We will continue monitoring this threat and provide more interesting information when it comes up. Meanwhile, our detection team is working on providing the most effective protection for our customers. The latest variant of Qbot is generically detected by ESET security software as Win32/Qbot.AY.

Robert Lipovsky

Malware Researcher

Author Robert Lipovsky, ESET

  • Carl

    How do end users typically encounter certificate validation? Do they know how to handle things when there is an anomoly, or they just click through any warnings?  On a typical O/S what keeps end users from installing software that has a bad certificate?

  • ,orel

    Nice article, well written. Anyway, why do you test avast 4 and avast 5 when the latest version 6 has been out already  for over six  months?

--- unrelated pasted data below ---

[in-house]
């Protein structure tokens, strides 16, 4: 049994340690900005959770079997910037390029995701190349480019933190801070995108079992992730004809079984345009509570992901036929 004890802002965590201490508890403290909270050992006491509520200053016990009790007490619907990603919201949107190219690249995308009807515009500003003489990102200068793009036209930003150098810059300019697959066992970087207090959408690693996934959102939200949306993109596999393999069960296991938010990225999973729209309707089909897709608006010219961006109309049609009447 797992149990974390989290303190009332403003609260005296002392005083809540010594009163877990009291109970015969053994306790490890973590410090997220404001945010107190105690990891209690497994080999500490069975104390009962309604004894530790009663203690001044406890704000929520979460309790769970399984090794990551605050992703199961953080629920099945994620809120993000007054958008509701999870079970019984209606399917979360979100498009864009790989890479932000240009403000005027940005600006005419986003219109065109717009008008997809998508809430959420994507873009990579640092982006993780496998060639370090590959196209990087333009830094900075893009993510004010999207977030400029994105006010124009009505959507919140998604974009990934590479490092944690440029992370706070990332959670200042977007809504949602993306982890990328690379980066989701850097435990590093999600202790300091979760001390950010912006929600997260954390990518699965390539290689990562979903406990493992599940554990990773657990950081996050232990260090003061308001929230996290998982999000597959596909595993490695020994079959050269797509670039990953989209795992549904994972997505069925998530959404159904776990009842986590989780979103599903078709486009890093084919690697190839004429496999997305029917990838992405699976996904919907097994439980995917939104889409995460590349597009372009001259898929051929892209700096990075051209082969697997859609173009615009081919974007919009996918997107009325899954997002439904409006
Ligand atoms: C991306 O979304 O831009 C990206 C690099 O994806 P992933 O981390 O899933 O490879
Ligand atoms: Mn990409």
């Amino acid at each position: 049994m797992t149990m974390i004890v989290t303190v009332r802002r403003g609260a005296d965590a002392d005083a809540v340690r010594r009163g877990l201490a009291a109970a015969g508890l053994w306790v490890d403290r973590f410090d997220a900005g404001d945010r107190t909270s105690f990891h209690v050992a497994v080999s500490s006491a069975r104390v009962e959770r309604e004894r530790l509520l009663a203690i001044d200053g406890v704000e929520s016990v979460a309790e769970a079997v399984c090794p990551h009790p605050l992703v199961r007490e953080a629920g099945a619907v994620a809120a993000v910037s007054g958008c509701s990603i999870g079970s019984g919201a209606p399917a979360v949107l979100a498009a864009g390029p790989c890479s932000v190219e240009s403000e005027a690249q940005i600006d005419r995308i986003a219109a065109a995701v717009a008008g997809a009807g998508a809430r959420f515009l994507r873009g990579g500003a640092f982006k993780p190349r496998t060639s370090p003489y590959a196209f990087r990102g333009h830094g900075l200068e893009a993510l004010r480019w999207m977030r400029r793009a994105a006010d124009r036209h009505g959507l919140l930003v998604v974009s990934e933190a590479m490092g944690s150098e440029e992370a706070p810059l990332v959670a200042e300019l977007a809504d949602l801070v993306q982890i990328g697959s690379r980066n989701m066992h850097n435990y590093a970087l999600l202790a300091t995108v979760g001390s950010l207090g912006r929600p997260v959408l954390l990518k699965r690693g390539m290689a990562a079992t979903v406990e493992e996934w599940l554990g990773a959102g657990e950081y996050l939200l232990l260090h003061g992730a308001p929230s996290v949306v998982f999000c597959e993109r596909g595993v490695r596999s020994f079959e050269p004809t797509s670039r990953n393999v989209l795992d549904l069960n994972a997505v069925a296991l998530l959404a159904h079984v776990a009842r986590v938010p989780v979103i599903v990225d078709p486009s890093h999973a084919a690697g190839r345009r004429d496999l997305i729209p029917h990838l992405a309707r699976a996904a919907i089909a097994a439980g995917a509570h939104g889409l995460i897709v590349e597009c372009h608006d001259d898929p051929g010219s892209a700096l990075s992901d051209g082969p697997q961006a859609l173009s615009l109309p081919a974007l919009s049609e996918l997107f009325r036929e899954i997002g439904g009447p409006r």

• David Harley

      Actually, Miroslav, we are not Virus Total. :) And VT would also probably want to point out that they aren’t testing antivirus software at all. They’re using multiple scanners to check suspicious files: quite a different thing.

  • Jason Mashak

    While you're testing outdated software, you should test everything on a Commodore 64. I'm sure SOMEONE is using one. Somewhere. How well does ESET work with a cassette-tape drive?
    avast! 4.8 gave way a long time ago to avast! 5 and now 6. This is just silly, guys.
    Jason Mashak | AVAST Software | Prague, Czech Rep.

    • David Harley

      Avast! guys, if Virus Total is using old versions of your engine, I really think you ought to be discussing it with VT, not ESET.